Alfred Drake

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An actor, singer, director and author who will be forever associated with opening the first showing of OKLAHOMA!
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With his deep, baritone, vocals, Alfred Drake (born: Alfred Capurro) reigned over Broadway during the 1940s and ‘50s. Best known for his portrayal of Curly in Rodgers and Hammerstein's 1943 musical, Oklahoma, he debuted such classic songs as "Oh, What A Beautiful Morning", "Surrey With A Fringe On Top", "People Will Say We're In Love" and the title tune.

Drake appeared in some of the era's most influential productions. Making his stage debut in Mikado, in 1935, he starred, with Mitzi Green and Ray Heatherton, in Babes In Arms, two years later. With music composed by Richard Rodgers and Lorenz Hart, and choreographed by George Balanchine, Babes In Arms was one of few musicals to be successfully staged at the height of the Depression.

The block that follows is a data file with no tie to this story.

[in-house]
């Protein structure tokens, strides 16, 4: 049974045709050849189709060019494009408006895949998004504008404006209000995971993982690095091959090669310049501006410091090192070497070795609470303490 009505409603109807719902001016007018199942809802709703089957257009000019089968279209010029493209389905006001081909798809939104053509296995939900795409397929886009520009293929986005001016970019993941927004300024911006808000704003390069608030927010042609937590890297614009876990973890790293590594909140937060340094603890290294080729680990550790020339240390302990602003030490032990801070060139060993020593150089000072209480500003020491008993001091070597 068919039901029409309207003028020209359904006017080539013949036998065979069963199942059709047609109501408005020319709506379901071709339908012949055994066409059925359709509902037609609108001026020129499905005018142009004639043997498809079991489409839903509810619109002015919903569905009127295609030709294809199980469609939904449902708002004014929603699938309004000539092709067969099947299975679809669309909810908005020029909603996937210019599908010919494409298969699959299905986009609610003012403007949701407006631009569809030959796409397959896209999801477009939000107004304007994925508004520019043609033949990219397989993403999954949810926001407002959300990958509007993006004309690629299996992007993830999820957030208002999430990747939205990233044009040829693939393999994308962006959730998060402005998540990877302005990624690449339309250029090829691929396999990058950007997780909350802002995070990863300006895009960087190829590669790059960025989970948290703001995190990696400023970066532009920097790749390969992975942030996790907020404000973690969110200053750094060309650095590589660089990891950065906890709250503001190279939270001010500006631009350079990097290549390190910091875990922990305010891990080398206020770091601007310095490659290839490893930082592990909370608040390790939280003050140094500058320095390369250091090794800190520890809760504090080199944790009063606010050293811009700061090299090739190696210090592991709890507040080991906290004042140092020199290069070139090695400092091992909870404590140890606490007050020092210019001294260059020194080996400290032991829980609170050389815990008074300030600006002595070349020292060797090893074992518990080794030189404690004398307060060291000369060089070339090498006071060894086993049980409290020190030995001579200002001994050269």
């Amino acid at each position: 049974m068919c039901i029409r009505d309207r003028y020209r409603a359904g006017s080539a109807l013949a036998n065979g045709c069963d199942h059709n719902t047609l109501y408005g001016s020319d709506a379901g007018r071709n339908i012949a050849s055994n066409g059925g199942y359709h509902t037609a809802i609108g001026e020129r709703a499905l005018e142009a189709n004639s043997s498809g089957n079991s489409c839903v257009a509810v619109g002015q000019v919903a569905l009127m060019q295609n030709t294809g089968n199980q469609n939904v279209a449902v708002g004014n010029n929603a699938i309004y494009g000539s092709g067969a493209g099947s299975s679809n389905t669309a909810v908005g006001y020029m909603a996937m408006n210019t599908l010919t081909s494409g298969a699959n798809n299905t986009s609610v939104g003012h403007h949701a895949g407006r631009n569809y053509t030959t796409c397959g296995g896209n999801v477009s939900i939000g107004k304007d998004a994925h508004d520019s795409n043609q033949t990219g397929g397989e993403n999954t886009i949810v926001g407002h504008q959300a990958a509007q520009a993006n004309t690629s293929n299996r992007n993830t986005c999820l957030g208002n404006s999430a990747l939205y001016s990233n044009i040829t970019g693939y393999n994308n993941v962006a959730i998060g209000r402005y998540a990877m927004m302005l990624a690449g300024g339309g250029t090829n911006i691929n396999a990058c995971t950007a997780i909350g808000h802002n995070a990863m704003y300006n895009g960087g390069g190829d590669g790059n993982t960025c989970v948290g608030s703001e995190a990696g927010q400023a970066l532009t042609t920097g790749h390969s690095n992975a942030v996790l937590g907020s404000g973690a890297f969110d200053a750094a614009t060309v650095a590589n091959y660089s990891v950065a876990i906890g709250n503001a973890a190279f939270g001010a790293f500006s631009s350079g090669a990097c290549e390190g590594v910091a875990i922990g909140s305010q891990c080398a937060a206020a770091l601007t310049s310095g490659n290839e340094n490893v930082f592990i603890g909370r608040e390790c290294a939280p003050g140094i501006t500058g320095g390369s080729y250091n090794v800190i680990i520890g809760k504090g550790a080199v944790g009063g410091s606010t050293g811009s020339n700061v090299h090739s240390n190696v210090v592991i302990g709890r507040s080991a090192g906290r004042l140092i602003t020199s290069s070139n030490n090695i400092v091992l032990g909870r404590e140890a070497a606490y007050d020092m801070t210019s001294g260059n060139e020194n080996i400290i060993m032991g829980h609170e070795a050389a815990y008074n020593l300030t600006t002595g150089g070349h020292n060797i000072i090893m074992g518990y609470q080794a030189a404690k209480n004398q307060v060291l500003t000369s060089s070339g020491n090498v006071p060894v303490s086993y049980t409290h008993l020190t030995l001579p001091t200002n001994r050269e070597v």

The 1930s offered only a hint of Drake's versatility. In the 1940s, he co-starred, with Burl Ives, in a folk musical, Sing Out Sweet Land", in 1944, portrayed a union organizer in a revival of Marc Blitzstein's The Cradle Will Rock in 1947 and appeared in an updated version of The Beggar's Opera, composed by Duke Ellington. He capped the decade as star of Cole Porter's Kiss Me Kate.

Drake continued to find interesting roles in the 1950s and early-60s. Although he turned down an offer to portray the lead in The King And I, in 1951, he showed his strength in the role when he substituted for Yul Brynner for several weeks. He received a Tony award for his portrayal of Hadji, a street poet who becomes Wazir of Baghdad, in the 1953 folktale, Kismet, and made his television debut, in 1957, in a Hallmark Hall Of Fame production of Gilbert and Sullivan's operetta, Yeomen Of The Guard. He appeared, with Richard Burton, in John Gielgud's Hamlet, in 1964.

Making his final Broadway appearance, in a 1973 revival of Gigi, Drake continued to make occasional appearances in films, including Trading Places in 1983, and television for the remainder of his life. With his passing on July 25, 1992, Broadway lost one of its greatest leading men.